With her first four novels Minette has established herself as one of the most exciting crime fiction writers today. Two of her novels The Ice House and The Sculptress have been adapted as television dramas by the BBC, and this year The Scold's Bridle , starring Miranda Richardson, will be screened on the BAC. Minette lives in Hampshire with her husband and two children.
In her sixth novel, Walters (The Echo, LJ 3/1/97) grabs us from the opening sceneÄthe corpse of an attractive and pregnant woman is discovered washed ashore on the rocky Dorset coast in England. She has been drugged and sexually assaulted, her fingers deliberately broken, her body lashed to a dinghy to ensure her slow and painful death. What resident of the seaside village could be capable of such an atrocious crime? It's telling about the current state of English seaside villages that there are three prime suspects handy. Steven Harding, an actor whose most recent roles have been pornographic and who likes to sail, discovers the body. His friend Tony Bridges may have been jealous enough of Steven to try to shift blame for the murder onto him. And there is the victim's husband, who may have been pushed just far enough to murder his errant wife. Walters joins Ruth Rendell and P.D. James as the best current British purveyors of dark tales of psychological suspense. Her latest will be flying off bookstore and library shelves. For all public libraries. [BOMC selection; previewed in Prepub Alert, LJ 2/1/99.]ÄBob Lunn, Kansas City P.L., MO Copyright 1999 Cahners Business Information.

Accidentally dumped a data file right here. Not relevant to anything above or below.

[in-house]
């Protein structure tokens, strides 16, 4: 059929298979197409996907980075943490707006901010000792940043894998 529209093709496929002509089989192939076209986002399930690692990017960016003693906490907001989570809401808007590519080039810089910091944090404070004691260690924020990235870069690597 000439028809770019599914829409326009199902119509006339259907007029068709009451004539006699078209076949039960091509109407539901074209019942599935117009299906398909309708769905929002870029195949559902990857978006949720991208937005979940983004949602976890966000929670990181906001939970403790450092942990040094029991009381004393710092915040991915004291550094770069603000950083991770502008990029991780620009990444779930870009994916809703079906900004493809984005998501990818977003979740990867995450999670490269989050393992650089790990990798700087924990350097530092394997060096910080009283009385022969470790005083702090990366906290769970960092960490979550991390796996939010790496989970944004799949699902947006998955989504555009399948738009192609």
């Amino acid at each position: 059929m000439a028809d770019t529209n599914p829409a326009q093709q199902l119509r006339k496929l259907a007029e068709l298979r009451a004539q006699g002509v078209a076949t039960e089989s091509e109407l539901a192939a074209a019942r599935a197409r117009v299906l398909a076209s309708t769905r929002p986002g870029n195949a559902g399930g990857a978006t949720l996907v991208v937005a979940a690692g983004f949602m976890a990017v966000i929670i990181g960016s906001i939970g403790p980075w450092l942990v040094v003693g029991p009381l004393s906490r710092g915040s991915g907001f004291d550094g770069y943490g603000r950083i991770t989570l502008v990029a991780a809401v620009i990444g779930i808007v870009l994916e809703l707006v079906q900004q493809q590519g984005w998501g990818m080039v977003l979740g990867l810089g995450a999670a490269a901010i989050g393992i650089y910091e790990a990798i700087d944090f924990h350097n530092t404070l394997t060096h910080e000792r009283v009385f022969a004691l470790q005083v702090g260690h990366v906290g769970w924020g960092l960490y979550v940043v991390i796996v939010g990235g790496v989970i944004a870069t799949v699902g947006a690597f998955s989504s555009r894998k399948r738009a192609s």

Walters's novels (The Echo, 1997, etc.) depict complex, fallible people caught in intricate plots whose course and solution defy guesswork. Here, a woman's body washes up on the Dorset coast; then a toddler is found wandering alone in the nearby town of Poole. Initially, the investigation identifies two suspects, later a third, with both the police and the reader unable to establish definite means and opportunity, although all three suspects have motives. The dead woman, Kate SumnerÄwho had been raped and strangled, her fingers broken before she drownedÄwas chameleonlike: a greedy, malicious social climber, but an attentive wife and loving mother. Her husband may be a browbeaten yet adoring spouse, but his child fears him and his alibi is questionable. One suspect, Steven Harding, is a self-absorbed, sex-obsessed actor and a compulsive liar, but there's little evidence of his rumored affair with Kate. His friend Tony Bridges is a respected high school chemistry teacher with a heavy dope habit and a yen for his female students. The local constable, Nick Ingram, whose lack of ambition hides a probing mind and sharp insights into the human psyche, is immersed in the perplexing case. His investigation reacquaints him with stableyard owner Maggie Jenner, whose marriage to a confidence man shattered her family and its fortune, for which she unreasonably holds Nick responsible; Maggie and Nick's slow, witty courtship is one of the great pleasures of the novel. Each time the police develop a strong case against one suspect, the evidence shifts, pointing to another. Finally, a clever analysis of events and of human motivation leads them to the guilty party. This is psychological suspense at its best, engendered in a novel whose sinuous plot and enigmatic characters will captivate readers as surely as newfound love. (June)